In meta-analysis on the relationship between PTSD and physical health found a strong effect sizes for samples of military personnel who were regularly exposed to trauma, with greater somatic complaints found to be relative among soldiers with combat experience, [18]. In fact, [19] reported that, of all the psychiatric disorders, PTSD is the one with the strongest relationship with somatization Similarly, in a study conducted among Vietnam veterans, [20] found Somatization to be significant for all measures of self- reported health in the PTSD patients. Found that Compared to soldiers without PTSD, soldiers with PTSD were presented with poor physical health. Combat-related PTSD has been associated with higher rates of somatic symptoms [21], lower general health, and functional impairment in studies with soldiers, demonstrating lower self-ratings of general health and more physical symptoms including high ratings of somatic symptom disorder severity, [22-24] with [22] adding that the association of somatic related diseases with posttraumatic stress disorder is often present in persons who were exposed to multiple war traumatic experiences.

In line with the understanding that productivity and combat efficiency are vital to successful operations in any army, it is worthy to note that, in light of the growing dynamism of militaries the world over several factors asides the kinetic elements have proven critical in the attainment of a favorable outcome in any military operation, one of these elements is the mental health of troops. This paper will explore the relationship between PTSD and somatization as well as moderating roles of multiple deployment. The fact that physical symptoms are a common first presentation in psychological disorder highlights the need for exploring whether the strength of association between physical symptoms and PTSD can improve diagnostic rates [25]. Findings from this study shall be a significant contribution to the body of knowledge in military mental health among Nigerian soldiers. Additionally, it is hoped that understanding the role of somatization in the symptom-presentation of military personnel with PTSD may provide additional ways for its management.

Methods

Participants and procedure

Three hundred and one (301) soldiers were purposively selected. Participants represented a sample of the active-duty military personnel deployed in the north-east Nigeria. Demographic information revealed that for the military rank structure, the noncommissioned officers (65.1%) were higher compared to senior noncommissioned officers (28.1%) and officers (6.8%). Age distribution revealed a higher proportion of ages ranging from 20–30 (54.8%) followed by those ranging from 31–40 (29.9%) and 41 and above (15.3%) respectively. Concerning participants’ religious affiliation, 50.3% were Christians, while 49.7% were Muslims. Regarding marital status, 61.4% were married, 36.8% were single, 1.0% were divorced while 0.7 were widowed. Gender distribution showed a higher proportion of male soldiers (99.0%) compared to female soldiers (1.0%). The study participants consisted of 301 military personnel on combat operations in northeast Nigeria. Participants were purposively selected for the survey. Relevant authorization and clearance were sorted and approved from participants respective unit commanders. They were administered the survey at their duty posts after granting their consent to participate in the survey under anonymity upon adequately being briefed on the purpose and nature of the survey.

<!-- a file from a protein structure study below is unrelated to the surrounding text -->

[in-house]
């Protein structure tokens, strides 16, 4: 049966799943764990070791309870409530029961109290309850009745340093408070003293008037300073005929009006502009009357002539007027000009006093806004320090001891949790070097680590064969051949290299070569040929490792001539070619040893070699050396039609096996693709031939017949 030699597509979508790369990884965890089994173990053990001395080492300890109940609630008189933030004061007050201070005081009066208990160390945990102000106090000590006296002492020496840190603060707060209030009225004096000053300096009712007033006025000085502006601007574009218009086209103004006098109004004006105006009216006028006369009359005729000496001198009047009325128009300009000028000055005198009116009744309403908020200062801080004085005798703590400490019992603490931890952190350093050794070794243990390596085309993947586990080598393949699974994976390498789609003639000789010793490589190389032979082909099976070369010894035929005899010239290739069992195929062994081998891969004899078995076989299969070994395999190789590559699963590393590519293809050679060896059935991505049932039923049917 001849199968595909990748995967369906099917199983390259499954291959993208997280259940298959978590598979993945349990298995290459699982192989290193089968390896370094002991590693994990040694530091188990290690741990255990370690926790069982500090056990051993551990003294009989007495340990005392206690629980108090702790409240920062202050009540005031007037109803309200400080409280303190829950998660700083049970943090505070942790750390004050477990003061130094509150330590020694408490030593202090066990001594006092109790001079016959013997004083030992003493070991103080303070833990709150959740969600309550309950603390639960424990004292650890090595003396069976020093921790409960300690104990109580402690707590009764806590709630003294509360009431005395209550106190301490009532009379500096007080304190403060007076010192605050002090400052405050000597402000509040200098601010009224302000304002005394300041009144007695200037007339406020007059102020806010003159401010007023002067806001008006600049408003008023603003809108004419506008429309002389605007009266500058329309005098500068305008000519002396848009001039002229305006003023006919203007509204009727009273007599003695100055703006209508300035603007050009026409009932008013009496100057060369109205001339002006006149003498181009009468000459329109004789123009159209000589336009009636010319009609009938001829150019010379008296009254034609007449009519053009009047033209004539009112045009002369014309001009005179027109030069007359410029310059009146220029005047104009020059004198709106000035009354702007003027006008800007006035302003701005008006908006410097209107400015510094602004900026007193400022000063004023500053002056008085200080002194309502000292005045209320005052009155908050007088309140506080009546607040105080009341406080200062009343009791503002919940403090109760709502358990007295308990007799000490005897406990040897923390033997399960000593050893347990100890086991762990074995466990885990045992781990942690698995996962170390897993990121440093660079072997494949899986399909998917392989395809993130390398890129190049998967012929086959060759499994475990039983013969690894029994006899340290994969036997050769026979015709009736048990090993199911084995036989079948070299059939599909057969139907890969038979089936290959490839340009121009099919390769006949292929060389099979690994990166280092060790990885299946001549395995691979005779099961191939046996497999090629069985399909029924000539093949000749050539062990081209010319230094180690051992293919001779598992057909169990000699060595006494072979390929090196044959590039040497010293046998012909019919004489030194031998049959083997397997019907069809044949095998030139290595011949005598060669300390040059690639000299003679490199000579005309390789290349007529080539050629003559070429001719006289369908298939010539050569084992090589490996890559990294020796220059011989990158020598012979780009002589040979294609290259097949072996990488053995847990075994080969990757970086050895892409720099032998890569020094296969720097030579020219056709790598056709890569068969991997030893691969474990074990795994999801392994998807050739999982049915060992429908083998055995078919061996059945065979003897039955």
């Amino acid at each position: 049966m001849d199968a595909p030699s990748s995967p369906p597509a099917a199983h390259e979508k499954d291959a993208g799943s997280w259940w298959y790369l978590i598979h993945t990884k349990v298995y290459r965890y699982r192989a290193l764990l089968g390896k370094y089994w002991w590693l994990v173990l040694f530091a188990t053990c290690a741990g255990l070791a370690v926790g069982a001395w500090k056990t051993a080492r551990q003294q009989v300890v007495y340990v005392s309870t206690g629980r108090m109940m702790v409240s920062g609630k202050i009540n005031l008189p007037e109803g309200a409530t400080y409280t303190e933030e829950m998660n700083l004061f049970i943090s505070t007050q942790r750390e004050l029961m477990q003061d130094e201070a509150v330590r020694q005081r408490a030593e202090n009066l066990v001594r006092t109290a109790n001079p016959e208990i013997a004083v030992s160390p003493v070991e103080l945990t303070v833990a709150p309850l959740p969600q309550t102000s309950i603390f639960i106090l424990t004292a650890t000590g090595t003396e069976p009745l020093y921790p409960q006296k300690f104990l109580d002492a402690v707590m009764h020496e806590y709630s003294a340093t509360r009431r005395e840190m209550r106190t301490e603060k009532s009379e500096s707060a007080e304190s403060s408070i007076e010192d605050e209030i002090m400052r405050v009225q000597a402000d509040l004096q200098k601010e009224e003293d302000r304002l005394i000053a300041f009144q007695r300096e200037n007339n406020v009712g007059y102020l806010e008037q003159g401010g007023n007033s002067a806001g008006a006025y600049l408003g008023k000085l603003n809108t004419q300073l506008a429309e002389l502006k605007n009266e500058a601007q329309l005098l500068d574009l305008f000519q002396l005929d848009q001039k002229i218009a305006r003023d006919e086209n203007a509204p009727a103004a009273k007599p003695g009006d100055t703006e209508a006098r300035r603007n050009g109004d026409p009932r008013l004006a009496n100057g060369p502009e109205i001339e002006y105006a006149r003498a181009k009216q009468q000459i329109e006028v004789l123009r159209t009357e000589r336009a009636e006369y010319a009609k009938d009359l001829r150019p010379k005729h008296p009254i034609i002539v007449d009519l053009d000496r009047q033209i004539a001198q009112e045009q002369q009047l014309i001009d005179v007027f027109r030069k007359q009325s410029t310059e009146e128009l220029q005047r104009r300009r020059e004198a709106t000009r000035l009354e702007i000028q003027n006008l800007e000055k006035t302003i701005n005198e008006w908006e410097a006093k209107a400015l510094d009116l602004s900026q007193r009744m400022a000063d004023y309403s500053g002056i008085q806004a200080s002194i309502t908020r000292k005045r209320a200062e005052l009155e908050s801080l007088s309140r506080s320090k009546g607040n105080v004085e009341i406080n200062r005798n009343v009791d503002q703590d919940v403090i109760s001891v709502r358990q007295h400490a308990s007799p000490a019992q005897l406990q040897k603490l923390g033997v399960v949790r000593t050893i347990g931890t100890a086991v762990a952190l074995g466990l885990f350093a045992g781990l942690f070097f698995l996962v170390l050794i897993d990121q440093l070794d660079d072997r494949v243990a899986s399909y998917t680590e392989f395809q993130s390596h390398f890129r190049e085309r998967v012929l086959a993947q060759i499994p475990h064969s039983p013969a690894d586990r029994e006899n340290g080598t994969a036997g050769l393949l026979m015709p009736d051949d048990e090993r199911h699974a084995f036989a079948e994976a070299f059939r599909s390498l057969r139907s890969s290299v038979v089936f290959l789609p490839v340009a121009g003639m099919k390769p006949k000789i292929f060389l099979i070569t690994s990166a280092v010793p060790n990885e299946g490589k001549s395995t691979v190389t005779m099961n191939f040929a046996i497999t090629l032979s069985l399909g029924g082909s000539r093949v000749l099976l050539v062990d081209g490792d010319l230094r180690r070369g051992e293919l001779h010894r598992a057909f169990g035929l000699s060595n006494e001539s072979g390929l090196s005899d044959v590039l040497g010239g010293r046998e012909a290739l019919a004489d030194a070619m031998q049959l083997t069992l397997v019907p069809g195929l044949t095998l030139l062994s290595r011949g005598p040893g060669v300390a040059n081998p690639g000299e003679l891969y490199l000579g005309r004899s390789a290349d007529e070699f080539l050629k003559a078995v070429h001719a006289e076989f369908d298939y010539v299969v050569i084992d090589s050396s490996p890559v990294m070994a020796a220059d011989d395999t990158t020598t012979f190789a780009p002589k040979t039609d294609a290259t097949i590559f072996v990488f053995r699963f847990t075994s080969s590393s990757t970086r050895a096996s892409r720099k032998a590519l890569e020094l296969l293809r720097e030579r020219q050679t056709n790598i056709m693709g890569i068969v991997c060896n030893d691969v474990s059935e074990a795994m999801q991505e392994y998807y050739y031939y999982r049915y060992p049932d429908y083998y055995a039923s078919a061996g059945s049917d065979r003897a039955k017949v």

Instruments

Posttraumatic stress disorder

PTSD was assessed using the Posttraumatic Stress Disorder Checklist-5, [1] will be used to assess for PTSD among the soldiers. It was recently revised to reflect the changed diagnostic criteria for PTSD in the Diagnostic and Statistical Manual of Mental Disorders, fifth edition [26]. Score is derived by adding the responses to all scale items, summing all 20 items ranging from 0 to 80 and using cut-point score of 50 appears to be a reasonable based upon the the idea that more stringent the inclusion criteria, the more potential for falsenegatives [27]. The PCL-M is a psychometrically sound measure of DSM-5 PTSD symptoms that is useful for identifying provisional PTSD diagnostic, quantifying symptom severity, and detecting clinical change over time in PTSD symptoms among military personnel seeking treatment. The instrument was validated among soldiers in Nigeria by [12] and the internal consistency using Cron Bach Alpha was arrived at 75 which shows a strong reliability.

Somatization

Somatic symptom severity was determined using the Patient Health Questionnaire–15 (PHQ–15), a section of the PHQ that measures for the presence of somatoform disorders. Respondents were asked how bothered they were by 15 symptoms over the past 4 weeks on a scale ranging from 0 (not bothered) to 2 (bothered a lot). Scores are obtained by summing overall somatic symptom severity scores ranging from 0–30, with higher scores indicating greater symptom severity [2]. The instrument was validated in the study and the internal consistency using Cron Bach Alpha was arrived at .84 which shows a strong reliability.

Design and statistics